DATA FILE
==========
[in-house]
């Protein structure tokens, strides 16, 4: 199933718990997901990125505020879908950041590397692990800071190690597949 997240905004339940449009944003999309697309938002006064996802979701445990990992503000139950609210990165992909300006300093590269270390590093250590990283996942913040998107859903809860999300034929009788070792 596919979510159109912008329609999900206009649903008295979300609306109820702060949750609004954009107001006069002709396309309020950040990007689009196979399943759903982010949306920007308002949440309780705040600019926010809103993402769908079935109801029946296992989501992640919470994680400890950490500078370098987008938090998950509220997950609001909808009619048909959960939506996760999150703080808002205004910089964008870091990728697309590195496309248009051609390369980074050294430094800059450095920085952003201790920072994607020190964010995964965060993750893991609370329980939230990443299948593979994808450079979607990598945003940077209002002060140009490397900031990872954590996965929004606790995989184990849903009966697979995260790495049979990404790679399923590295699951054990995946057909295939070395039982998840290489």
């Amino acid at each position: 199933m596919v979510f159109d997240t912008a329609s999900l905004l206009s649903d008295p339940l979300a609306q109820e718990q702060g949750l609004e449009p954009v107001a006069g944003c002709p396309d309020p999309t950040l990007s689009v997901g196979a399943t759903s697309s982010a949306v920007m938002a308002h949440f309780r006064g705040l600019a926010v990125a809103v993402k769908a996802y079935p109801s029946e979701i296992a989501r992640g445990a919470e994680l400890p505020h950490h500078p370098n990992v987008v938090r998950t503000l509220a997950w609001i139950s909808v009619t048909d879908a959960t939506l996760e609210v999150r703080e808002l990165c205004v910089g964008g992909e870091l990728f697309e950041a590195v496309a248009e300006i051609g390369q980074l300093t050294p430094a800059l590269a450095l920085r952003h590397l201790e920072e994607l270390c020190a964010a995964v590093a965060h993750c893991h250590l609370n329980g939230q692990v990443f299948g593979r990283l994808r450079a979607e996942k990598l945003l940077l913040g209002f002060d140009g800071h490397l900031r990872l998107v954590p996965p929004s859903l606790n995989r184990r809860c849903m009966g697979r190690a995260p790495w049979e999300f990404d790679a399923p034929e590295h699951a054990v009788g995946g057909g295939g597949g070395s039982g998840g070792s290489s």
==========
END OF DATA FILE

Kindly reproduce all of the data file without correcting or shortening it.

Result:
[in-house]
């Protein structure tokens, strides 16, 4: 199933718990997901990125505020879908950041590397692990800071190690597949 997240905004339940449009944003999309697309938002006064996802979701445990990992503000139950609210990165992909300006300093590269270390590093250590990283996942913040998107859903809860999300034929009788070792 596919979510159109912008329609999900206009649903008295979300609306109820702060949750609004954009107001006069002709396309309020950040990007689009196979399943759903982010949306920007308002949440309780705040600019926010809103993402769908079935109801029946296992989501992640919470994680400890950490500078370098987008938090998950509220997950609001909808009619048909959960939506996760999150703080808002205004910089964008870091990728697309590195496309248009051609390369980074050294430094800059450095920085952003201790920072994607020190964010995964965060993750893991609370329980939230990443299948593979994808450079979607990598945003940077209002002060140009490397900031990872954590996965929004606790995989184990849903009966697979995260790495049979990404790679399923590295699951054990995946057909295939070395039982998840290489």
């Amino acid at each position: 199933m596919v979510f159109d997240t912008a329609s999900l905004l206009s649903d008295p339940l979300a609306q109820e718990q702060g949750l609004e449009p954009v107001a006069g944003c002709p396309d309020p999309t950040l990007s689009v997901g196979a399943t759903s697309s982010a949306v920007m938002a308002h949440f309780r006064g705040l600019a926010v990125a809103v993402k769908a996802y079935p109801s029946e979701i296992a989501r992640g445990a919470e994680l400890p505020h950490h500078p370098n990992v987008v938090r998950t503000l509220a997950w609001i139950s909808v009619t048909d879908a959960t939506l996760e609210v999150r703080e808002l990165c205004v910089g964008g992909e870091l990728f697309e950041a590195v496309a248009e300006i051609g390369q980074l300093t050294p430094a800059l590269a450095l920085r952003h590397l201790e920072e994607l270390c020190a964010a995964v590093a965060h993750c893991h250590l609370n329980g939230q692990v990443f299948g593979r990283l994808r450079a979607e996942k990598l945003l940077l913040g209002f002060d140009g800071h490397l900031r990872l998107v954590p996965p929004s859903l606790n995989r184990r809860c849903m009966g697979r190690a995260p790495w049979e999300f990404d790679a399923p034929e590295h699951a054990v009788g995946g057909g295939g597949g070395s039982g998840g070792s290489s």